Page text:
Kittle said some of the main concerns students had were in regards to the facts of the case and what happened when, the timing of the letter Kittle had initially sent out to the student body, the follow-up and what the college was doing to identify and remove the suspect and what the college is doing in general to ensure student safety.
“I had a lot of comments and ideas I took notes on and my colleagues took notes on. Some of those ideas included things like expanding the camera program, putting locks on bathroom doors and making changes to the lighting systems in the bathrooms,” Kittle said. “Those are ideas that I take seriously and that we will follow up to deeply consider which of those are going to be the most effective to address the issues of campus safety.”
During the conversation, students asked that the college communicate more often and as timely as possible, Kittle said.
Although the college does have a Wartburg Alert system that can easily notify students of any dangers via email or text, it was not used in response to these incidents.
Kittle said this would be a good way to communicate more to students for specific incidents.
“We utilize it in situations where we feel like students are in immediate danger. Those situations would be, you know, if there is a tornado or if there is an active shooter, but I heard from students and I accept their critique that they’d like to maybe see that utilized more often,” Kittle said.
When incidents happen and don’t receive a Wartburg Alert, the college has a plan in place to notify students.
“We’d still like to communicate those incidents and that is something that we actually have in place through the Community Response Team,” Kittle said. “That team has been in place now for several months and we consider how we need to respond to the community and what we need to communicate. I know students will see additional communications of that nature come from the Community Response Team.”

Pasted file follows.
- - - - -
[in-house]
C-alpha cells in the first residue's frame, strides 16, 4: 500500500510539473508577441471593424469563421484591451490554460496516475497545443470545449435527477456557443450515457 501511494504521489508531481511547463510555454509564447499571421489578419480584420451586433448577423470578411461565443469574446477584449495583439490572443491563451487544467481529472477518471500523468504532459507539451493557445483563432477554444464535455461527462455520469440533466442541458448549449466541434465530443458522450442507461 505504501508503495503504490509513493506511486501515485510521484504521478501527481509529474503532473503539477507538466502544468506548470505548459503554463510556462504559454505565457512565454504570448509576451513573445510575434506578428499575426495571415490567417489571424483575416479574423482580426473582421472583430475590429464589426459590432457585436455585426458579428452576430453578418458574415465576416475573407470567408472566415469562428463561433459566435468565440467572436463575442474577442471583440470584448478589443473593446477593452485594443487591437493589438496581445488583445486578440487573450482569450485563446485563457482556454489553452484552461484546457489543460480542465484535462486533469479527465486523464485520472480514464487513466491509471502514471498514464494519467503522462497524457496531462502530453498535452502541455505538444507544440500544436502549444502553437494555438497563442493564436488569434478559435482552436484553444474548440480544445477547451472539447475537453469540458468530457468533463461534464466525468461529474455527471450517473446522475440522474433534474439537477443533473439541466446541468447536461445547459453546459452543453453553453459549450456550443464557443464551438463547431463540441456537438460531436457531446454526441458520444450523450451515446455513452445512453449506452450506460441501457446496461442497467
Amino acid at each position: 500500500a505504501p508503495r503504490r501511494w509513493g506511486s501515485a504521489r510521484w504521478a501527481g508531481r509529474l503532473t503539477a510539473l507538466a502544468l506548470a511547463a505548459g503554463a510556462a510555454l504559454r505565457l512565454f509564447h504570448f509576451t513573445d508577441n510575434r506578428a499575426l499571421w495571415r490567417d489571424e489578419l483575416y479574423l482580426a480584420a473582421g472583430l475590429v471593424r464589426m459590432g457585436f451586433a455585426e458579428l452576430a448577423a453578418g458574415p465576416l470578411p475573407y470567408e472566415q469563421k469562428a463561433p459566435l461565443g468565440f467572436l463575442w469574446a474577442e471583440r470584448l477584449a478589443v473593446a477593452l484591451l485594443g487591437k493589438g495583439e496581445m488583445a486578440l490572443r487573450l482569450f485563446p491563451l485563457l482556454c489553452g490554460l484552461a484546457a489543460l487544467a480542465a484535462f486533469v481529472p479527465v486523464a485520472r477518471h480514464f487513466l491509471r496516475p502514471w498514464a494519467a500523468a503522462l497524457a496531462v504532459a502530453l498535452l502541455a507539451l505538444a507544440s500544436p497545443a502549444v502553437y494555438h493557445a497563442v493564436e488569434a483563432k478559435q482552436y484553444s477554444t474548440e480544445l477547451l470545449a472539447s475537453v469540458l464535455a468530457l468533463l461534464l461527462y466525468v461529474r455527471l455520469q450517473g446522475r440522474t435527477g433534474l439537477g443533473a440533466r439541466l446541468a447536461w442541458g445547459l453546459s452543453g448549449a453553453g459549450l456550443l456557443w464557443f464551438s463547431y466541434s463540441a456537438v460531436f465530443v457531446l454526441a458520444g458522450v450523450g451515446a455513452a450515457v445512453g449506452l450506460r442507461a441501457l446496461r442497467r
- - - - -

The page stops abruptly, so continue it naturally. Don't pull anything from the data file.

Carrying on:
Although it is still in the process of being put up, the Community Response Team will report information on incidents that do not pose an immediate threat to students on a website. Kittle gave the example of a racial slur on campus, which he said does not pose a physical danger but is something the community should know has happened.
Kittle said he felt the CHAT was productive, but he recognizes there was a large number of students who left unsatisfied.
“That is why the conversation will continue and that’s why at the end, I invited students who want to me with me one-on-one or have me meet with a group. I am happy to do that because the conversation does need to continue,” Kittle said.
As another way to “continue the conversation,” all campus Residential Assistants were briefed on the information surrounding the events and were urged to meet with their floors to answer any questions or address any specific concerns.
Myers encourages everyone to continue to be vigilant of their surroundings and report any suspicious activities to Campus Security at 352-8372 or in an emergency dial 9999.